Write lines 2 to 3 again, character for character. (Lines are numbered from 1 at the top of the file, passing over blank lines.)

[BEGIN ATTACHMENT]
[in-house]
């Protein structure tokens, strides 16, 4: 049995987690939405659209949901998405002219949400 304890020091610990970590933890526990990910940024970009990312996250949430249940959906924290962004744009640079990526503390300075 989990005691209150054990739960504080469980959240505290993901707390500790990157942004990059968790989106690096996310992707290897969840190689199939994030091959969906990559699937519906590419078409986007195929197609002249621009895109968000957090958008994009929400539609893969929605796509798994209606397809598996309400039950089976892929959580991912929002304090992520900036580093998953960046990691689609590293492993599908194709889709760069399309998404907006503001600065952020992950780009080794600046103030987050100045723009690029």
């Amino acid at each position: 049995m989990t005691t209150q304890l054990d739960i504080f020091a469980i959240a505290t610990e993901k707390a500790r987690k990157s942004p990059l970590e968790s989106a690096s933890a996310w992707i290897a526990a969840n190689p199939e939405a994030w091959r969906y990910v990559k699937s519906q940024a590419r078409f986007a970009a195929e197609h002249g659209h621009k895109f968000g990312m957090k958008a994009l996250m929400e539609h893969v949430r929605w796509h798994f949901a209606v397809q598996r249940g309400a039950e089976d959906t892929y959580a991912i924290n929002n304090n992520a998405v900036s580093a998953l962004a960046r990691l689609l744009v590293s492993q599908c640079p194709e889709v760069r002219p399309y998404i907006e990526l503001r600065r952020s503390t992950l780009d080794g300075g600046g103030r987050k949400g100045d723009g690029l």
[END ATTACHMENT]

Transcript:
């Protein structure tokens, strides 16, 4: 049995987690939405659209949901998405002219949400 304890020091610990970590933890526990990910940024970009990312996250949430249940959906924290962004744009640079990526503390300075 989990005691209150054990739960504080469980959240505290993901707390500790990157942004990059968790989106690096996310992707290897969840190689199939994030091959969906990559699937519906590419078409986007195929197609002249621009895109968000957090958008994009929400539609893969929605796509798994209606397809598996309400039950089976892929959580991912929002304090992520900036580093998953960046990691689609590293492993599908194709889709760069399309998404907006503001600065952020992950780009080794600046103030987050100045723009690029």
């Amino acid at each position: 049995m989990t005691t209150q304890l054990d739960i504080f020091a469980i959240a505290t610990e993901k707390a500790r987690k990157s942004p990059l970590e968790s989106a690096s933890a996310w992707i290897a526990a969840n190689p199939e939405a994030w091959r969906y990910v990559k699937s519906q940024a590419r078409f986007a970009a195929e197609h002249g659209h621009k895109f968000g990312m957090k958008a994009l996250m929400e539609h893969v949430r929605w796509h798994f949901a209606v397809q598996r249940g309400a039950e089976d959906t892929y959580a991912i924290n929002n304090n992520a998405v900036s580093a998953l962004a960046r990691l689609l744009v590293s492993q599908c640079p194709e889709v760069r002219p399309y998404i907006e990526l503001r600065r952020s503390t992950l780009d080794g300075g600046g103030r987050k949400g100045d723009g690029l």